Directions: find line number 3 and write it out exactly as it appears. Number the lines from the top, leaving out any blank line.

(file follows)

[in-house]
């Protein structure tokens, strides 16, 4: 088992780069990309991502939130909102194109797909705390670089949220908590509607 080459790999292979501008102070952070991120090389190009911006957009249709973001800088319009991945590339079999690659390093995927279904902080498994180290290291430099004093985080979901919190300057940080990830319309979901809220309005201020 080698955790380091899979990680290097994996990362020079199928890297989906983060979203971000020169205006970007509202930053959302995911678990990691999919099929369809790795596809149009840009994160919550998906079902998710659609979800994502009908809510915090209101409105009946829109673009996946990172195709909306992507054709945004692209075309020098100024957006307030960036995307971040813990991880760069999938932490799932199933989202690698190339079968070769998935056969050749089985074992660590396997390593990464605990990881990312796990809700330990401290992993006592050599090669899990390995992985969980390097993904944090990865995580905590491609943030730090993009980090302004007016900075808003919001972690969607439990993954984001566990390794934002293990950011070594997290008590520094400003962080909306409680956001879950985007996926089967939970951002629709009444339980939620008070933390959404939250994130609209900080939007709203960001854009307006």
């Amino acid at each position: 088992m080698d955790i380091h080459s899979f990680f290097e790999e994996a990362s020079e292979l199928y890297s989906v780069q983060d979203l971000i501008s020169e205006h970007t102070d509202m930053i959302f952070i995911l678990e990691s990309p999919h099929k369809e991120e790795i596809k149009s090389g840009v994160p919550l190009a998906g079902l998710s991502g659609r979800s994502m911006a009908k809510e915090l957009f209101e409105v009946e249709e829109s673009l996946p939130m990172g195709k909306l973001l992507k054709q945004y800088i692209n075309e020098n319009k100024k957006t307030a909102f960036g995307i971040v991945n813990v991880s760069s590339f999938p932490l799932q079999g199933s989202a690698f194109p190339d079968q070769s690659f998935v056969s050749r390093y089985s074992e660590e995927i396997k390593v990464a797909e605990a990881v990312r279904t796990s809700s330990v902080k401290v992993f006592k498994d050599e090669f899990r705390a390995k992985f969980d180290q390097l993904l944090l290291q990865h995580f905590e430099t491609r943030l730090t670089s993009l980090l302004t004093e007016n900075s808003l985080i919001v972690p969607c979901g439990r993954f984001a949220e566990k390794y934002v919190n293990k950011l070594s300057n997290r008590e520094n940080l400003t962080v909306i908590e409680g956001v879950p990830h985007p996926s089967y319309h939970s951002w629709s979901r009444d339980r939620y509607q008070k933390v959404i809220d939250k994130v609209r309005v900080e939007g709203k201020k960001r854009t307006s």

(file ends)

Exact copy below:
């Amino acid at each position: 088992m080698d955790i380091h080459s899979f990680f290097e790999e994996a990362s020079e292979l199928y890297s989906v780069q983060d979203l971000i501008s020169e205006h970007t102070d509202m930053i959302f952070i995911l678990e990691s990309p999919h099929k369809e991120e790795i596809k149009s090389g840009v994160p919550l190009a998906g079902l998710s991502g659609r979800s994502m911006a009908k809510e915090l957009f209101e409105v009946e249709e829109s673009l996946p939130m990172g195709k909306l973001l992507k054709q945004y800088i692209n075309e020098n319009k100024k957006t307030a909102f960036g995307i971040v991945n813990v991880s760069s590339f999938p932490l799932q079999g199933s989202a690698f194109p190339d079968q070769s690659f998935v056969s050749r390093y089985s074992e660590e995927i396997k390593v990464a797909e605990a990881v990312r279904t796990s809700s330990v902080k401290v992993f006592k498994d050599e090669f899990r705390a390995k992985f969980d180290q390097l993904l944090l290291q990865h995580f905590e430099t491609r943030l730090t670089s993009l980090l302004t004093e007016n900075s808003l985080i919001v972690p969607c979901g439990r993954f984001a949220e566990k390794y934002v919190n293990k950011l070594s300057n997290r008590e520094n940080l400003t962080v909306i908590e409680g956001v879950p990830h985007p996926s089967y319309h939970s951002w629709s979901r009444d339980r939620y509607q008070k933390v959404i809220d939250k994130v609209r309005v900080e939007g709203k201020k960001r854009t307006s």